Canada's highest ranking judge says there is a profound disconnect between the ideal of the right to justice and the reality that many people face.

Chief Justice Beverley McLachlin of the Supreme Court of Canada said the country's justice system ranks with the best in the world.

However, she says there are more and more people who are being hindered by barriers such as cost, delay and complex procedures.

"A court system where some ride to justice in a Ferrari while others don't get out of the garage falls short of the ideal of justice for all," McLachlin said Wednesday night.

Speaking to a law society forum in Vancouver, she said that governments, the courts and lawyers must do more to help those who give up on the system before their cases can even be resolved.

"While some cases may be so large and complex that they require a longer and more complex procedure, smaller, more straightforward disputes should have a simpler, more efficient, cost-effective procedure," she said.

"What people want and need is fair, effective resolution."

McLachlin called justice a basic good to which every member of society is entitled.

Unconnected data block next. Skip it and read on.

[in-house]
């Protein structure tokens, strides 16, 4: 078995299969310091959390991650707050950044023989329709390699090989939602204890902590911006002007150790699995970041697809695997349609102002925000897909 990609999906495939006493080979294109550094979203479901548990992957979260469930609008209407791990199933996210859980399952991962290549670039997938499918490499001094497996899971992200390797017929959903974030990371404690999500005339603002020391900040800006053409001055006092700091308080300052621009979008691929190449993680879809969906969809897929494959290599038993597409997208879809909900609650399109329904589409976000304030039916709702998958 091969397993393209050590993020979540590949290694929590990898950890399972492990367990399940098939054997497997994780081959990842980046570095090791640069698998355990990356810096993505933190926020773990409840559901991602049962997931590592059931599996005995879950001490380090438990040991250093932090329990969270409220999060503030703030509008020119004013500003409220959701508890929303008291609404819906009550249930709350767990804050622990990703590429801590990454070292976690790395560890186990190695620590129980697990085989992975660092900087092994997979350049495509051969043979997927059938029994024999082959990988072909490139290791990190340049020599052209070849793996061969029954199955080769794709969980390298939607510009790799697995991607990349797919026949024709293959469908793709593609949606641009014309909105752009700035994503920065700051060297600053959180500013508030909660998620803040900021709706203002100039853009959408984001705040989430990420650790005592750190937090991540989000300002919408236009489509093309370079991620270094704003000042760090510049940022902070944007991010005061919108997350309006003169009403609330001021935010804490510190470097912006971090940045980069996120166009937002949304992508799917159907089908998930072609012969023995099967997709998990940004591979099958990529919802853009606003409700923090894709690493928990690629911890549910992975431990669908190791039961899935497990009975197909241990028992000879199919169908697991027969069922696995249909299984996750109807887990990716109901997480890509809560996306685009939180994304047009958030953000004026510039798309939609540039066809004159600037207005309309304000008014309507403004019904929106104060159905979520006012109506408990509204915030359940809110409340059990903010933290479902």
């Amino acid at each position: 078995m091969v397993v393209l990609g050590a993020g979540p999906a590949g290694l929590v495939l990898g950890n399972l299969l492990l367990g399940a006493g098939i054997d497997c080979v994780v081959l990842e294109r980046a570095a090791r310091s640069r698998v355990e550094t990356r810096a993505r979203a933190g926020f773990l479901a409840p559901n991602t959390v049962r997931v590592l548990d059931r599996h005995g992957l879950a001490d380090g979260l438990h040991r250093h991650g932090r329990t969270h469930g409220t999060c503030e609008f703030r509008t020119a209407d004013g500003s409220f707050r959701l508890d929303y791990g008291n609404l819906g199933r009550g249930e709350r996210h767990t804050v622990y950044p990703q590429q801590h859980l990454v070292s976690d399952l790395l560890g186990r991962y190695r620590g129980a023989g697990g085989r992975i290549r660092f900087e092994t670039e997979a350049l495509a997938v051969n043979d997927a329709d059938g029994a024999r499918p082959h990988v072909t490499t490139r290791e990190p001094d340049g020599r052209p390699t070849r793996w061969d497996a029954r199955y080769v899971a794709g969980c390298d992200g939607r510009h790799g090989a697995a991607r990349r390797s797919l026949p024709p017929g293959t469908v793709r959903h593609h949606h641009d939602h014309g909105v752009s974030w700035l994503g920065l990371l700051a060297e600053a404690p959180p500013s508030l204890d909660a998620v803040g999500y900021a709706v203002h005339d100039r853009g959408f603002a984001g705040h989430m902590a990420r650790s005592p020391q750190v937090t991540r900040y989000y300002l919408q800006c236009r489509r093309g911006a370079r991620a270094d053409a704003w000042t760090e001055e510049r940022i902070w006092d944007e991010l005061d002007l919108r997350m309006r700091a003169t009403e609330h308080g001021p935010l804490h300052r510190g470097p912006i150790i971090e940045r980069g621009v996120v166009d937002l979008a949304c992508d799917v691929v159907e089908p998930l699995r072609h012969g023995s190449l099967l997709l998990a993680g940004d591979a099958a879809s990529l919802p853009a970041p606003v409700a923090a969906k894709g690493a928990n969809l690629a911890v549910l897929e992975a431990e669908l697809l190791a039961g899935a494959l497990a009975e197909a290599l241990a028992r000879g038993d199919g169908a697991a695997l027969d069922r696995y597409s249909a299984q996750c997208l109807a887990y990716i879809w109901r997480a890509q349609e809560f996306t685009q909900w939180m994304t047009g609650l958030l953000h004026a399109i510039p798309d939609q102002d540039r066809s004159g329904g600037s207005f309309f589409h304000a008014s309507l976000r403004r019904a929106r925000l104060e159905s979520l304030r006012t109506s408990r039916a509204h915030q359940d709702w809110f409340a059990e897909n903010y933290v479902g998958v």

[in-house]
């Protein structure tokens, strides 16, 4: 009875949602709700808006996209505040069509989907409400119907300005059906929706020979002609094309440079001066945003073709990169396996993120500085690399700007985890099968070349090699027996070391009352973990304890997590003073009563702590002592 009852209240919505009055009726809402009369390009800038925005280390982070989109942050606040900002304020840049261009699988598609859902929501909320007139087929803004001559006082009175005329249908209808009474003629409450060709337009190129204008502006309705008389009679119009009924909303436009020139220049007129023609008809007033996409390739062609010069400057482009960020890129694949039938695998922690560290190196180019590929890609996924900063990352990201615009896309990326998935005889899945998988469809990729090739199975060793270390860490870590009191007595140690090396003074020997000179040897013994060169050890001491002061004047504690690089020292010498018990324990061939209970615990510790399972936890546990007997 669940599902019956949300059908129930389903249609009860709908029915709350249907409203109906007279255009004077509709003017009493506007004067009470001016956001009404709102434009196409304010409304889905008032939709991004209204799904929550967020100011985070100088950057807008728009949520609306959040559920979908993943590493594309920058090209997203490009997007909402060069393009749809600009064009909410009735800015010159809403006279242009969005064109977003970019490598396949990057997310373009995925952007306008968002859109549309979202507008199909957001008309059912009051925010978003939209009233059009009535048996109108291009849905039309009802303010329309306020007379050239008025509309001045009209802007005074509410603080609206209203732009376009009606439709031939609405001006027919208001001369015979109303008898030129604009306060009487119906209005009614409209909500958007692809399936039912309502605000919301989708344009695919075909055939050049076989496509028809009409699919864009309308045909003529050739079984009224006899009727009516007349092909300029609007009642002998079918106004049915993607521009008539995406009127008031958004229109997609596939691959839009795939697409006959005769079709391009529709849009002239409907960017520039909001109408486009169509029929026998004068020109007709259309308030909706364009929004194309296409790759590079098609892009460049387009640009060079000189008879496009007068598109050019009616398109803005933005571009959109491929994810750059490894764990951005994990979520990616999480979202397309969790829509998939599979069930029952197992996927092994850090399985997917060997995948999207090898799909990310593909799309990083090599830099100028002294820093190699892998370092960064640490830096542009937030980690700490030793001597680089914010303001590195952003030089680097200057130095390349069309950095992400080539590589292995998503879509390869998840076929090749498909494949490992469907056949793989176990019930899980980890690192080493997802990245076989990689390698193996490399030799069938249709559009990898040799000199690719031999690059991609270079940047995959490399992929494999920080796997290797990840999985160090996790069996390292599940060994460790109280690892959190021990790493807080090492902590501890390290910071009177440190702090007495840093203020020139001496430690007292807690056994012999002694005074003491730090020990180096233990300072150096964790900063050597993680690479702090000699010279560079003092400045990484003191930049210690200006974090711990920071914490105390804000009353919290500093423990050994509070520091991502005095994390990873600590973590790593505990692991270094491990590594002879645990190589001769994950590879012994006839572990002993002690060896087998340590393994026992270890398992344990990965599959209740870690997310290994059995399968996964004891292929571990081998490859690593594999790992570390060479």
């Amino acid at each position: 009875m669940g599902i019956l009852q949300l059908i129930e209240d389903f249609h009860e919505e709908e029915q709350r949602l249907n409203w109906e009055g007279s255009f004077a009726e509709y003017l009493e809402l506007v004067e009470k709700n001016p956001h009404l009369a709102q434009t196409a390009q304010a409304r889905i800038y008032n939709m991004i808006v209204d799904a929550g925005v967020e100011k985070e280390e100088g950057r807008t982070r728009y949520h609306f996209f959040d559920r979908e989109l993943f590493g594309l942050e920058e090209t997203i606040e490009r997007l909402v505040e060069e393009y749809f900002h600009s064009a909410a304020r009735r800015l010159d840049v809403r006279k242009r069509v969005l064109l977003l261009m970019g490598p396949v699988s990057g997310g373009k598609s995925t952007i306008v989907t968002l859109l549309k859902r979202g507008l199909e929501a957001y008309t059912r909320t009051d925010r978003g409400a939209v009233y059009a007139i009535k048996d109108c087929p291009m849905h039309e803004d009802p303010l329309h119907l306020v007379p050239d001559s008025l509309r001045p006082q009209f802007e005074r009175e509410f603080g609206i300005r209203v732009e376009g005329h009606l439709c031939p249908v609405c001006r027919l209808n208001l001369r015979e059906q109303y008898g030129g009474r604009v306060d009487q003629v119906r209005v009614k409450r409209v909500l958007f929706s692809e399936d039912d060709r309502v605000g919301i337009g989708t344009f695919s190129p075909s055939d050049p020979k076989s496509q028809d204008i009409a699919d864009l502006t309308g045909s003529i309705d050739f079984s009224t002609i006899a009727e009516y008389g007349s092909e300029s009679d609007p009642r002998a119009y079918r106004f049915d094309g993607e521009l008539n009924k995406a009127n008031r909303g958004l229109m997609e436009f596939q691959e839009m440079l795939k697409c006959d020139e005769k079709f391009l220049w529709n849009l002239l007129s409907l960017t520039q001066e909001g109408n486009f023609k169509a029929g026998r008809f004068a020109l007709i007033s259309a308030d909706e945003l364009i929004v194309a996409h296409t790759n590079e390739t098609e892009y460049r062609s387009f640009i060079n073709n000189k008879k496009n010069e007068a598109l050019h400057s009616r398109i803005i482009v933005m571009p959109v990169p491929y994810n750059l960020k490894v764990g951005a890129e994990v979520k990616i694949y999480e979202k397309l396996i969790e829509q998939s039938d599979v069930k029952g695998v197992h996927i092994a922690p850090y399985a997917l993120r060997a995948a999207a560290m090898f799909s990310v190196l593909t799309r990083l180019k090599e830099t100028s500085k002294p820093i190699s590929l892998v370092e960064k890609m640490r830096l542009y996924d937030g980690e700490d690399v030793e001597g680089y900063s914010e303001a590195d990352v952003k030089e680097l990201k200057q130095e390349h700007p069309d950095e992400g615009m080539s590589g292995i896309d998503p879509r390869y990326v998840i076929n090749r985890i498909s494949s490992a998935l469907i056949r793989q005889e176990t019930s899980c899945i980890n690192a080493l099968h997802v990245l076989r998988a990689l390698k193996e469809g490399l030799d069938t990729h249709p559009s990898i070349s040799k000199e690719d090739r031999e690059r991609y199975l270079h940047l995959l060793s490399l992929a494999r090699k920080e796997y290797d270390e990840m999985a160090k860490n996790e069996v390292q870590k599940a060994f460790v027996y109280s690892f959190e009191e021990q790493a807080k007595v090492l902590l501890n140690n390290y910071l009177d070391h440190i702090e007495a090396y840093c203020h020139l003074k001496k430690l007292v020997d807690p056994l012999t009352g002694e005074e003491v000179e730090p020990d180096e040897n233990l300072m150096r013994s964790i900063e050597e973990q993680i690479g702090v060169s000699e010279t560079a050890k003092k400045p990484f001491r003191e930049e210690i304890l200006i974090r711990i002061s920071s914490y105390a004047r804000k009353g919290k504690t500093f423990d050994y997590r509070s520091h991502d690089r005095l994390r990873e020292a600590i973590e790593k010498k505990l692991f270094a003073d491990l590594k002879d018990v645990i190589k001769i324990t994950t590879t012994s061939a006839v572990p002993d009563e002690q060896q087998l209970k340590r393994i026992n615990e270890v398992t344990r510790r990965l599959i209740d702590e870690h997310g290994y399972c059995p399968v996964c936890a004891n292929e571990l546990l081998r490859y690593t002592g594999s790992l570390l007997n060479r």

But for many, the system is far too expensive and litigants are forced to try and represent themselves.

"No doubt, some litigants armed with access to the Internet and emboldened by watching 'Judge Judy,' think they can do a good job on their own."

But self-represented litigants, McLachlin said, do not fare as well as litigants who are represented by lawyers and often become bogged down by complex procedures and delays.

McLachlin said efforts to solve access issues are beginning to be seen, as departments of justice and attorney generals across the country review and revise court procedures.

Courts and judges are promoting efficient and early dispute resolution, while lawyers are "unbundling" legal services and aiding litigants with specific elements of their case.

Increased mediation and arbitration, further development of pro bono services and the creation of hubs where people can obtain information about court procedures are also elements McLachlin said are vital to improving access to justice.